On the 4th of July 2020 there was an article recommending a candidate for the Board of the Rappahannock Electric Cooperative. This is in no way intended to either support the candidate, or to turn people away from his candidacy. This is solely in response to the mention of advocacy for Broadband Internet to those in the area who do not currently have high-speed internet service.
While bringing broadband internet to all in Greene and surrounding counties is an admirable goal, the issue is that this is a case of pursuing outdated technologies to meet the need. Similar to the way that the major telecommunications companies are all but abandoning their wire-line telephone services due to high cost of installation and maintenance, the same can be said for low customer density internet service in an age where Starlink, OneWeb and several others will be able to provide high speed internet service almost anywhere in the world, with no cost borne by those who are not using the service.
Starlink already has 540 satellites in orbit as of June, and has FCC approval to have 12,000 total in service, with a goal of over 44,000. In this year or early next, they will begin consumer beta testing service, with full service anticipated in the next year to 18 months. Starlink has already tested systems with the USAF and it far exceeded expectations, providing high-speed service to aircraft in-flight. OneWeb had a similar timeline, but has been hindered by the COVID-19 shutdown.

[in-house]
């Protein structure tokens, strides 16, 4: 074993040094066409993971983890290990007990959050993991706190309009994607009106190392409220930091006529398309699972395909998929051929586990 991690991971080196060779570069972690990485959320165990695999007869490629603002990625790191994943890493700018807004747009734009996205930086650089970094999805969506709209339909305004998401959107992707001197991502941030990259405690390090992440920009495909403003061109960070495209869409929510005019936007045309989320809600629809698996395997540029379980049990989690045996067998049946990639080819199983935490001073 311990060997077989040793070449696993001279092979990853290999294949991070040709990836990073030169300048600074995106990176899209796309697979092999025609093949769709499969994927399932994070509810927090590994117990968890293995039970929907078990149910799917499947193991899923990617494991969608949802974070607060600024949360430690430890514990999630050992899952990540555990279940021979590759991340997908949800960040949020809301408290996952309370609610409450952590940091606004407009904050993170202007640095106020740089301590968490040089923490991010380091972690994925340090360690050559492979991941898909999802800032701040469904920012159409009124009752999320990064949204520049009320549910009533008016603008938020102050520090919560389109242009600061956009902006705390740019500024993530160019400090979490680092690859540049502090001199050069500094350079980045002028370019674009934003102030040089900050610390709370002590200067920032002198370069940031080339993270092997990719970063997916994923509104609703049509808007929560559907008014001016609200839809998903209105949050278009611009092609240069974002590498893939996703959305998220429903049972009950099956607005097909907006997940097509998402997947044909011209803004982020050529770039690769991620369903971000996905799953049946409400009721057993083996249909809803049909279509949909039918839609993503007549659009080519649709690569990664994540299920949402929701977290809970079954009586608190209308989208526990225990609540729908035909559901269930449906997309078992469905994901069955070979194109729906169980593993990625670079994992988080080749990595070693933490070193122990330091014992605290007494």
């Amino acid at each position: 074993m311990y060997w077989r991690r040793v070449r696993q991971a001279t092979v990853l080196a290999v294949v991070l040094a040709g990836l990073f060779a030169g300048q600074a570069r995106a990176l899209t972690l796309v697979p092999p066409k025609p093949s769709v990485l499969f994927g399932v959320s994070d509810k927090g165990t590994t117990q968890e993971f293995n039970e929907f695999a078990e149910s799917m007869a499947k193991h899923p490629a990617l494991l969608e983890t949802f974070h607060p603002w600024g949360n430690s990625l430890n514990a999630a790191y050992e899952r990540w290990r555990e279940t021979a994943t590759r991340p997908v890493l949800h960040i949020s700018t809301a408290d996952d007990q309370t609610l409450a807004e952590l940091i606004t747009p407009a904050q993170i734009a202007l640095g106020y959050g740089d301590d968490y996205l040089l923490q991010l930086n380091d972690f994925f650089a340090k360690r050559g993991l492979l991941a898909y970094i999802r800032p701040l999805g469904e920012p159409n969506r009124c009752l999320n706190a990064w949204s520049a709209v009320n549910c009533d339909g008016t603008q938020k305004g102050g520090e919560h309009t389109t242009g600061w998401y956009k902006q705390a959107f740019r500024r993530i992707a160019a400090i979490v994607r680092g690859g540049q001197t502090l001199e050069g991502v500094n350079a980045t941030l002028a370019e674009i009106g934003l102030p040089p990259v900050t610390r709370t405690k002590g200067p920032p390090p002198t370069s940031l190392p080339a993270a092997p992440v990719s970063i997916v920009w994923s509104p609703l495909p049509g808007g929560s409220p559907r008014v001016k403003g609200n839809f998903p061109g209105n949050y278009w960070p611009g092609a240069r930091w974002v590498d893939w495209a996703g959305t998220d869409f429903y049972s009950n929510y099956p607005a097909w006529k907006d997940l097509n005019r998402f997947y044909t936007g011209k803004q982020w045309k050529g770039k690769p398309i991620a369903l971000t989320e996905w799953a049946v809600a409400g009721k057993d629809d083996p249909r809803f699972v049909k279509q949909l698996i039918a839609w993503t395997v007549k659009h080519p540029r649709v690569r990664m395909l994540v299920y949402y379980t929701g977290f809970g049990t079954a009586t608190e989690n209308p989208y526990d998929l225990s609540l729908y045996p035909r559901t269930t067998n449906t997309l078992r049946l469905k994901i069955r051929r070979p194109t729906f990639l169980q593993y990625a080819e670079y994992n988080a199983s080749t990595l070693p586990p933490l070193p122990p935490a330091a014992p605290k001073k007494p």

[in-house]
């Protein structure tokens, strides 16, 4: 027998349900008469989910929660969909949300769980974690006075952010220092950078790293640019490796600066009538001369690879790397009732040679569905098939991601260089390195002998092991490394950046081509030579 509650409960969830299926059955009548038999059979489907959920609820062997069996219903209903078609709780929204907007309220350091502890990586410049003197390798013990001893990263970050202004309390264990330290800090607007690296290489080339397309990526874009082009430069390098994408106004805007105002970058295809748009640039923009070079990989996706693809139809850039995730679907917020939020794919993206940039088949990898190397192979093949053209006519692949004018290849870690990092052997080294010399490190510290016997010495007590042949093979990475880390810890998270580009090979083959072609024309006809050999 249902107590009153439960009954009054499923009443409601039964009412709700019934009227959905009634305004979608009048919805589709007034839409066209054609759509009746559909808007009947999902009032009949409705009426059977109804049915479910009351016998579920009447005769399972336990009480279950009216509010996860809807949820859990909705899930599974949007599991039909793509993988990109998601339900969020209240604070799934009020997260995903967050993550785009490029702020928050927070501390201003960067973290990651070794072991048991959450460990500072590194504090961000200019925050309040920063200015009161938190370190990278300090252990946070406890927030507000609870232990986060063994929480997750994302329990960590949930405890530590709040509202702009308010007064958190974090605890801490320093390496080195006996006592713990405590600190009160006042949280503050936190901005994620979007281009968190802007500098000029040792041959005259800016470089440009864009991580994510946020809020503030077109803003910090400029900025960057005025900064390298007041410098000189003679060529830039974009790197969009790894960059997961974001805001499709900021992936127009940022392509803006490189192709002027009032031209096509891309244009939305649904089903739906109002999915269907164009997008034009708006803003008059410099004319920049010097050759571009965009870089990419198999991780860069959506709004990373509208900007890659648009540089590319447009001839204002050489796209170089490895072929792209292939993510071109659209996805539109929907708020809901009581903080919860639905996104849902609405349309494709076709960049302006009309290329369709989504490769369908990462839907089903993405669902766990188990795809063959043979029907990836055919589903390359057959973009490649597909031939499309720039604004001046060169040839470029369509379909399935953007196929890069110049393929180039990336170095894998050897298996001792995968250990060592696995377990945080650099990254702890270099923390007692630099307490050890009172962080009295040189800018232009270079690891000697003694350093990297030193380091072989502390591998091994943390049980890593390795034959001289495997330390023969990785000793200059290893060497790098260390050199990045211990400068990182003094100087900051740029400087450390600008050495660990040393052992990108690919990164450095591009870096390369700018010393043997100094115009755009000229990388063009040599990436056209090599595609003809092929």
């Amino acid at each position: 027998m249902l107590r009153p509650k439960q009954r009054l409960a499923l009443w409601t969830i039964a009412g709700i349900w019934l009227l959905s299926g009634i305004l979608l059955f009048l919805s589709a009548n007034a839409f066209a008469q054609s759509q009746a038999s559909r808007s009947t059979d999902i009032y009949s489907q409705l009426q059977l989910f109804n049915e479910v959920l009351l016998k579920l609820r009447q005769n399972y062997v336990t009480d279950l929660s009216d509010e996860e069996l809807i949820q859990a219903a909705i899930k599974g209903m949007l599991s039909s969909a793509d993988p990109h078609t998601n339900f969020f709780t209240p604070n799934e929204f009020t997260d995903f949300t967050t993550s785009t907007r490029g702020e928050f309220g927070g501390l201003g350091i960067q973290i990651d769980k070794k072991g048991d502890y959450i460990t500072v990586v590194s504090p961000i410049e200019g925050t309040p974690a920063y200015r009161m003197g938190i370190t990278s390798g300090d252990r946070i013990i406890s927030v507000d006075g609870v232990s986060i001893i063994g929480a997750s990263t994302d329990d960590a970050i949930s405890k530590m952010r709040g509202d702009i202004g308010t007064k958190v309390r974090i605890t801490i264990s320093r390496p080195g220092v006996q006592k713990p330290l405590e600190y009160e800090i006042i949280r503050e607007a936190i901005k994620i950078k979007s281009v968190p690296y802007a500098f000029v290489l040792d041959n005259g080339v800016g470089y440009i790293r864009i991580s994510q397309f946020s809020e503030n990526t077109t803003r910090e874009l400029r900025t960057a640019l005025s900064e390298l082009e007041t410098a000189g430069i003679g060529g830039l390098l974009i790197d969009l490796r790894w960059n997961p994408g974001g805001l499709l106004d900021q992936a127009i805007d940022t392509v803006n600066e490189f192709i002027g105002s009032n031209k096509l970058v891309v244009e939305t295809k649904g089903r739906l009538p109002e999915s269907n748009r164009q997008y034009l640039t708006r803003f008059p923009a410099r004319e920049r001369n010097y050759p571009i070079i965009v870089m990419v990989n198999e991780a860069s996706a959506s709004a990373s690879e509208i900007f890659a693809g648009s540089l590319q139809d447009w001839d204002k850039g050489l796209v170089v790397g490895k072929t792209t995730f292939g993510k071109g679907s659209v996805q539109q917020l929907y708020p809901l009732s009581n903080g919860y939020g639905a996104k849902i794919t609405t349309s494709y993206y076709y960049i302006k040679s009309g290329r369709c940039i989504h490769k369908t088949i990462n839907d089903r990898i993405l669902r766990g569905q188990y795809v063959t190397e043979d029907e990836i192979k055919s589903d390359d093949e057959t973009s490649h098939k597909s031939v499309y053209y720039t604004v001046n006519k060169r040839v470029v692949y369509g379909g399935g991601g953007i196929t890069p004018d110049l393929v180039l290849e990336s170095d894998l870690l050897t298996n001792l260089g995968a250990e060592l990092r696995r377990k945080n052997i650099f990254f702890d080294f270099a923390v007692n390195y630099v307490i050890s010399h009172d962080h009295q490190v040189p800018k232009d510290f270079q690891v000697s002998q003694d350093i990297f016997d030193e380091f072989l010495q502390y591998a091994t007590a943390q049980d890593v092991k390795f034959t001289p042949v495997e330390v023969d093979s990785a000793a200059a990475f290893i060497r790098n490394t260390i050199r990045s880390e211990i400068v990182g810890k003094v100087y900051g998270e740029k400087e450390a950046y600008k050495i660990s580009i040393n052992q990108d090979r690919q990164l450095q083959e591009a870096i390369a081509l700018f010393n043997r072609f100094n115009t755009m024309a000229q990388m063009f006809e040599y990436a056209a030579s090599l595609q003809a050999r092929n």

Additionally, the homes that are not served in Greene tend to be in the more mountainous, remote areas, which would require heavy expenditure of personnel hours and materials to install and maintain such a system. In a June 25th article in NC it was estimated to cost $800 million to provide service to those who do not currently have service for any reason. Another article put the cost of the infrastructure alone at $14,000 per mile, regardless of how many customers were on the circuit. In some of our areas, this may mean $30K or more for a single household. And those calculations were based on NC, which has much more favorable terrain. And NC’s plan will take 5 years to implement, if there are no delays or cost overruns. It is a government project...
Again, using expensive and time-consuming wire or fiber optics technology to provide service to these remotest of our residents is a case of pursuing technologies that are outdated, or soon to be, when planning to implement much more robust, lower cost, higher speed, and rapidly fielded alternatives are becoming widely available.
Jack R. Smith